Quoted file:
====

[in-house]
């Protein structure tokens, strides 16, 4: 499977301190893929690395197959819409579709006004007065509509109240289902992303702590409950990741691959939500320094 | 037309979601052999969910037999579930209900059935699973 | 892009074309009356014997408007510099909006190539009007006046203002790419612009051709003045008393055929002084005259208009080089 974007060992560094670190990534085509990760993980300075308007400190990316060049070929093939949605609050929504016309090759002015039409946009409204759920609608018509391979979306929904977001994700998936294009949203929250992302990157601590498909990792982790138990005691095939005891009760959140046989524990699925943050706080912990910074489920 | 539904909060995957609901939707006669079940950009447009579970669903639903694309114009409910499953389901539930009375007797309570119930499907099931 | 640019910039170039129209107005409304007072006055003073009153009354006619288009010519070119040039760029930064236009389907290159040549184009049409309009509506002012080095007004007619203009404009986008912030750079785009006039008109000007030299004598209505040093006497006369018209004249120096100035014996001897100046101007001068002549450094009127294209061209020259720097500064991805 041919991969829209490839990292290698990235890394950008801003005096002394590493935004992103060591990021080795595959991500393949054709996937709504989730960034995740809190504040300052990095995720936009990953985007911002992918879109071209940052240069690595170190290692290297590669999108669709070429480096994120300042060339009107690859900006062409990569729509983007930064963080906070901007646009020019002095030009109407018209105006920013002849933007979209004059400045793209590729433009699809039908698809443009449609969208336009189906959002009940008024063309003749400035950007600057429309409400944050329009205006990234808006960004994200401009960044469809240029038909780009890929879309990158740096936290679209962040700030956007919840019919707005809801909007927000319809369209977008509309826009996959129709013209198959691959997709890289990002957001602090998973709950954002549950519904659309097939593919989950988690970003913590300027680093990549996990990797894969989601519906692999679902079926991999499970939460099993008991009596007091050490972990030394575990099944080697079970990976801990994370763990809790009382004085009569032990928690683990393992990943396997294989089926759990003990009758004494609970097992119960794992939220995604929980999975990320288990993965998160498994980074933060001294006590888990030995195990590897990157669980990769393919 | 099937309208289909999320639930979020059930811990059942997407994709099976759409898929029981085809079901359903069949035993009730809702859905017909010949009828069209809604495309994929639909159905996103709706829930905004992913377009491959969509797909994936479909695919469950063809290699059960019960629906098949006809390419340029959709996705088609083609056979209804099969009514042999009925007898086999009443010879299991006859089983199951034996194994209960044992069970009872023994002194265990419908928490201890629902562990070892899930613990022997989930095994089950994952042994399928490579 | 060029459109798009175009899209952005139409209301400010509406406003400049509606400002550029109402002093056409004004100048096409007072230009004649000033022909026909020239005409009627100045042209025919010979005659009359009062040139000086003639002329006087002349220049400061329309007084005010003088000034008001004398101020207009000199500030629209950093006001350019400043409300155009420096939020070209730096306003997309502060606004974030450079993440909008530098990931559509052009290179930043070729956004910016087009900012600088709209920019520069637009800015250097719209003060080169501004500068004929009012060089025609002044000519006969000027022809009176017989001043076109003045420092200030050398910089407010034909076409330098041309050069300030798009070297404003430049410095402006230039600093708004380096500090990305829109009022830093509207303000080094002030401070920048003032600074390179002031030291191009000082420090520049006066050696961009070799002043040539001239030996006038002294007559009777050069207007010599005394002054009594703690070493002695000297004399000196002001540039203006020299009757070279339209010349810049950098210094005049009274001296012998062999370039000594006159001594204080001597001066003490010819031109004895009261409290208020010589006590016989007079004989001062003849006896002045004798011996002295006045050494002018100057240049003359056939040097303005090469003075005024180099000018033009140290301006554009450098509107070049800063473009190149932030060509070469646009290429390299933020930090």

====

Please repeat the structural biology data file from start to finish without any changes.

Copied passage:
[in-house]
């Protein structure tokens, strides 16, 4: 499977301190893929690395197959819409579709006004007065509509109240289902992303702590409950990741691959939500320094 | 037309979601052999969910037999579930209900059935699973 | 892009074309009356014997408007510099909006190539009007006046203002790419612009051709003045008393055929002084005259208009080089 974007060992560094670190990534085509990760993980300075308007400190990316060049070929093939949605609050929504016309090759002015039409946009409204759920609608018509391979979306929904977001994700998936294009949203929250992302990157601590498909990792982790138990005691095939005891009760959140046989524990699925943050706080912990910074489920 | 539904909060995957609901939707006669079940950009447009579970669903639903694309114009409910499953389901539930009375007797309570119930499907099931 | 640019910039170039129209107005409304007072006055003073009153009354006619288009010519070119040039760029930064236009389907290159040549184009049409309009509506002012080095007004007619203009404009986008912030750079785009006039008109000007030299004598209505040093006497006369018209004249120096100035014996001897100046101007001068002549450094009127294209061209020259720097500064991805 041919991969829209490839990292290698990235890394950008801003005096002394590493935004992103060591990021080795595959991500393949054709996937709504989730960034995740809190504040300052990095995720936009990953985007911002992918879109071209940052240069690595170190290692290297590669999108669709070429480096994120300042060339009107690859900006062409990569729509983007930064963080906070901007646009020019002095030009109407018209105006920013002849933007979209004059400045793209590729433009699809039908698809443009449609969208336009189906959002009940008024063309003749400035950007600057429309409400944050329009205006990234808006960004994200401009960044469809240029038909780009890929879309990158740096936290679209962040700030956007919840019919707005809801909007927000319809369209977008509309826009996959129709013209198959691959997709890289990002957001602090998973709950954002549950519904659309097939593919989950988690970003913590300027680093990549996990990797894969989601519906692999679902079926991999499970939460099993008991009596007091050490972990030394575990099944080697079970990976801990994370763990809790009382004085009569032990928690683990393992990943396997294989089926759990003990009758004494609970097992119960794992939220995604929980999975990320288990993965998160498994980074933060001294006590888990030995195990590897990157669980990769393919 | 099937309208289909999320639930979020059930811990059942997407994709099976759409898929029981085809079901359903069949035993009730809702859905017909010949009828069209809604495309994929639909159905996103709706829930905004992913377009491959969509797909994936479909695919469950063809290699059960019960629906098949006809390419340029959709996705088609083609056979209804099969009514042999009925007898086999009443010879299991006859089983199951034996194994209960044992069970009872023994002194265990419908928490201890629902562990070892899930613990022997989930095994089950994952042994399928490579 | 060029459109798009175009899209952005139409209301400010509406406003400049509606400002550029109402002093056409004004100048096409007072230009004649000033022909026909020239005409009627100045042209025919010979005659009359009062040139000086003639002329006087002349220049400061329309007084005010003088000034008001004398101020207009000199500030629209950093006001350019400043409300155009420096939020070209730096306003997309502060606004974030450079993440909008530098990931559509052009290179930043070729956004910016087009900012600088709209920019520069637009800015250097719209003060080169501004500068004929009012060089025609002044000519006969000027022809009176017989001043076109003045420092200030050398910089407010034909076409330098041309050069300030798009070297404003430049410095402006230039600093708004380096500090990305829109009022830093509207303000080094002030401070920048003032600074390179002031030291191009000082420090520049006066050696961009070799002043040539001239030996006038002294007559009777050069207007010599005394002054009594703690070493002695000297004399000196002001540039203006020299009757070279339209010349810049950098210094005049009274001296012998062999370039000594006159001594204080001597001066003490010819031109004895009261409290208020010589006590016989007079004989001062003849006896002045004798011996002295006045050494002018100057240049003359056939040097303005090469003075005024180099000018033009140290301006554009450098509107070049800063473009190149932030060509070469646009290429390299933020930090």